[ExI] from quora - laugh of the day

Dan TheBookMan danust2012 at gmail.com
Wed Oct 13 23:29:29 UTC 2021

I’m not sure about what’s considered appropriate in polite French, so I’m not sure how shocking Ravel’s title was then or would be now. I wasn’t the one, though, focusing on ‘tit.’ Reread what I wrote. I was pointing out that ‘breast’ too was an Anglo-Saxon word (or is a close cognate to one). So, if the standard is going to ‘use the Anglo-Saxon word,’ it doesn’t decide the issue here. (I don’t think Anglo-Saxon usage should be the guide anyhow — even if anyone did have a clear guide for it. Given what survived and surmises, I’m not even sure anyone has a clear idea to what the Anglo-Saxon person in the street (when — given that the language was used for several hundred years and wasn’t static? where — given that there were different dialects, so what was the norm in Northumbria might have been weird in Wessex?) would’ve used in the street, at home, at the market, etc.)

The thing with ‘your woman’ is there’s a long history of thinking of women as property or at least as lacking full agency and needing make adult supervision, so the use of ‘your’ here tends to have a different tenor in that context than when saying ‘your friend’ or ‘your gran.’

The ‘gates of hell’ has a long history too. If you recall King Lear has a rant against women in Act IV Scene 6. Sure, your prof might’ve been using it to be polite. A friend of mine told me that in translating Flaubert, the problem is more with English having to choose between medical anatomy terms or vulgarities for parts of the human body. He gave me the idea that in French reference to these same things in ordinary speech wasn’t as danced around as in English. (Modern English usage is heir to Victorian prudishness and the Norman conquest. The former brings an avoidance of many things or topics in ‘polite’ conversation while the latter gave lexical class distinctive, such as the cow being what the cowherd deals with while beef being what the lord of the manor eats. Or so goes the simplified version.)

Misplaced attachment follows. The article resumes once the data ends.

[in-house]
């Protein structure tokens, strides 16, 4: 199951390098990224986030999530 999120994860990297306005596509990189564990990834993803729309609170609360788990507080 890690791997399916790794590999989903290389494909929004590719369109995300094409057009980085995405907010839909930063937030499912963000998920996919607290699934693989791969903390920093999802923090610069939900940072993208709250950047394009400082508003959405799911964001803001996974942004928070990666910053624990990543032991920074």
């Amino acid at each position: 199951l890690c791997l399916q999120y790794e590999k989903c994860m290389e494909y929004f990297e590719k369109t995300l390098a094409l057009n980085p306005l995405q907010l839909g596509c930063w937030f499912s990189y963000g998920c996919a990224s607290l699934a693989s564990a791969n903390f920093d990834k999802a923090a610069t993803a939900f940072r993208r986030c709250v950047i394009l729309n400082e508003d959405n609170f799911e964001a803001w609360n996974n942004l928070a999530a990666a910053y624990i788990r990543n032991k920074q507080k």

> On Oct 13, 2021, at 3:13 PM, William Flynn Wallace via extropy-chat <extropy-chat at lists.extropy.org> wrote:
> 'Your woman' not OK?  How about 'your mate'?  'Your baby'?  'Your squeeze'  - an oldie there.  'Your old woman' definitely out.
> Women are conflicted the way most men aren't about their body parts.  Breasts can be 'puppies'.  Ravel wrote a piece called Les Mammelles de Ste. Teresias.  Vaginas can be 'down there'.  .  An oldtimer psych prof when I started would tell girls to shut 'The Gates of Hell'.  Hundreds of slang terms online.  Reason?   Anxiety.  We somehow cannot stand medical terms even those are usually without anxiety.  bill w
>> On Wed, Oct 13, 2021 at 4:37 PM Dan TheBookMan via extropy-chat <extropy-chat at lists.extropy.org> wrote:
>> On Oct 13, 2021, at 2:15 PM, Ben Zaiboc via extropy-chat <extropy-chat at lists.extropy.org> wrote:
>> > On 13/10/2021 00:03, billw wrote:
>> >> I also tell guys never, ever call your woman's chest 'tits' much less 'titties'.
>> > 
>> > Maybe a cultural thing here, but I need to qualify this: "unless they do".
>> > 
>> > Perhaps the standard Anglo-saxon terms are less acceptable in America than they are in their birthplace.
>> Breast is also of Old English origin. Anyhow, I’m not sure how standard it was a thousand years ago or why that should guide current usage. You probably wouldn’t I trust use ‘girl’ to mean a child of any gender simply because that’s how the word was used even after the Norman conquest.
>> Regards,
>> Dan
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